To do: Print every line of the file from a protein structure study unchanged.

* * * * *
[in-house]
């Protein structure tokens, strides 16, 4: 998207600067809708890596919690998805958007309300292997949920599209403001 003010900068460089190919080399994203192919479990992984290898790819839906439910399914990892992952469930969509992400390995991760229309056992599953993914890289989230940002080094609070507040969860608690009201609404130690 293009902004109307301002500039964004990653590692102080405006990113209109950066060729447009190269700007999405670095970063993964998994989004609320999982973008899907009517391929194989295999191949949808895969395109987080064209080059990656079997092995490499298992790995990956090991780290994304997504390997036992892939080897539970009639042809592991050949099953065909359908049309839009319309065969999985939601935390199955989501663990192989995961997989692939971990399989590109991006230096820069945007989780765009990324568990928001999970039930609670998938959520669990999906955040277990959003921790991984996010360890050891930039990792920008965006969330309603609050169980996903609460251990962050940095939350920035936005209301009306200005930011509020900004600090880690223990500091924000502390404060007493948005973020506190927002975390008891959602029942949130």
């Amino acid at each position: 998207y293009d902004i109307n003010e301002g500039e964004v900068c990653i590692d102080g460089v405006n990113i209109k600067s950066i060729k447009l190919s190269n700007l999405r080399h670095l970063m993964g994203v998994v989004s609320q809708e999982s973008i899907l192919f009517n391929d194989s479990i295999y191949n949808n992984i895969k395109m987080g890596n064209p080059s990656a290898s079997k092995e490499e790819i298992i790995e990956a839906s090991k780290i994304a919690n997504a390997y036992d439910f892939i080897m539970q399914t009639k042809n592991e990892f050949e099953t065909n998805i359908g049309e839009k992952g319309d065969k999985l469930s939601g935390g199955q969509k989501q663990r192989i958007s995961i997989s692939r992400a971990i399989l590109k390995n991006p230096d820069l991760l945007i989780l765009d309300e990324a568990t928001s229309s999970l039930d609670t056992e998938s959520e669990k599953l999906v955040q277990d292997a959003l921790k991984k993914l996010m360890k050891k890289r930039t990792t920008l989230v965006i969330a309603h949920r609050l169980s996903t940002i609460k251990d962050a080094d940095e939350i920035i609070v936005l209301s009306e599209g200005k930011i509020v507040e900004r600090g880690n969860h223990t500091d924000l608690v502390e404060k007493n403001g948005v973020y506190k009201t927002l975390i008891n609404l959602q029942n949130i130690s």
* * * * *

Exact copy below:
[in-house]
């Protein structure tokens, strides 16, 4: 998207600067809708890596919690998805958007309300292997949920599209403001 003010900068460089190919080399994203192919479990992984290898790819839906439910399914990892992952469930969509992400390995991760229309056992599953993914890289989230940002080094609070507040969860608690009201609404130690 293009902004109307301002500039964004990653590692102080405006990113209109950066060729447009190269700007999405670095970063993964998994989004609320999982973008899907009517391929194989295999191949949808895969395109987080064209080059990656079997092995490499298992790995990956090991780290994304997504390997036992892939080897539970009639042809592991050949099953065909359908049309839009319309065969999985939601935390199955989501663990192989995961997989692939971990399989590109991006230096820069945007989780765009990324568990928001999970039930609670998938959520669990999906955040277990959003921790991984996010360890050891930039990792920008965006969330309603609050169980996903609460251990962050940095939350920035936005209301009306200005930011509020900004600090880690223990500091924000502390404060007493948005973020506190927002975390008891959602029942949130």
């Amino acid at each position: 998207y293009d902004i109307n003010e301002g500039e964004v900068c990653i590692d102080g460089v405006n990113i209109k600067s950066i060729k447009l190919s190269n700007l999405r080399h670095l970063m993964g994203v998994v989004s609320q809708e999982s973008i899907l192919f009517n391929d194989s479990i295999y191949n949808n992984i895969k395109m987080g890596n064209p080059s990656a290898s079997k092995e490499e790819i298992i790995e990956a839906s090991k780290i994304a919690n997504a390997y036992d439910f892939i080897m539970q399914t009639k042809n592991e990892f050949e099953t065909n998805i359908g049309e839009k992952g319309d065969k999985l469930s939601g935390g199955q969509k989501q663990r192989i958007s995961i997989s692939r992400a971990i399989l590109k390995n991006p230096d820069l991760l945007i989780l765009d309300e990324a568990t928001s229309s999970l039930d609670t056992e998938s959520e669990k599953l999906v955040q277990d292997a959003l921790k991984k993914l996010m360890k050891k890289r930039t990792t920008l989230v965006i969330a309603h949920r609050l169980s996903t940002i609460k251990d962050a080094d940095e939350i920035i609070v936005l209301s009306e599209g200005k930011i509020v507040e900004r600090g880690n969860h223990t500091d924000l608690v502390e404060k007493n403001g948005v973020y506190k009201t927002l975390i008891n609404l959602q029942n949130i130690s």